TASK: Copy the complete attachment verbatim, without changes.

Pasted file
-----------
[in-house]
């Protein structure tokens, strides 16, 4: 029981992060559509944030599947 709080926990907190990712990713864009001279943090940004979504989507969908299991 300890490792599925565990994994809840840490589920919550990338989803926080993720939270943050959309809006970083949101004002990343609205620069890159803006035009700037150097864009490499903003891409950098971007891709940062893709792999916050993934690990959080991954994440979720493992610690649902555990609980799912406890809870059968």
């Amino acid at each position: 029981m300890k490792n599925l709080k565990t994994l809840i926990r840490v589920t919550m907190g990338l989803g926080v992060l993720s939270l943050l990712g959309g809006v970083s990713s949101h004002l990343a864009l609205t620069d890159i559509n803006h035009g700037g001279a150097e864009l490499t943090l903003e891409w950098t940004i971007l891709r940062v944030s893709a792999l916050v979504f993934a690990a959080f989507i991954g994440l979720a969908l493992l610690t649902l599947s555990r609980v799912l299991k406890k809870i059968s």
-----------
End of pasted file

[in-house]
């Protein structure tokens, strides 16, 4: 029981992060559509944030599947 709080926990907190990712990713864009001279943090940004979504989507969908299991 300890490792599925565990994994809840840490589920919550990338989803926080993720939270943050959309809006970083949101004002990343609205620069890159803006035009700037150097864009490499903003891409950098971007891709940062893709792999916050993934690990959080991954994440979720493992610690649902555990609980799912406890809870059968």
């Amino acid at each position: 029981m300890k490792n599925l709080k565990t994994l809840i926990r840490v589920t919550m907190g990338l989803g926080v992060l993720s939270l943050l990712g959309g809006v970083s990713s949101h004002l990343a864009l609205t620069d890159i559509n803006h035009g700037g001279a150097e864009l490499t943090l903003e891409w950098t940004i971007l891709r940062v944030s893709a792999l916050v979504f993934a690990a959080f989507i991954g994440l979720a969908l493992l610690t649902l599947s555990r609980v799912l299991k406890k809870i059968s």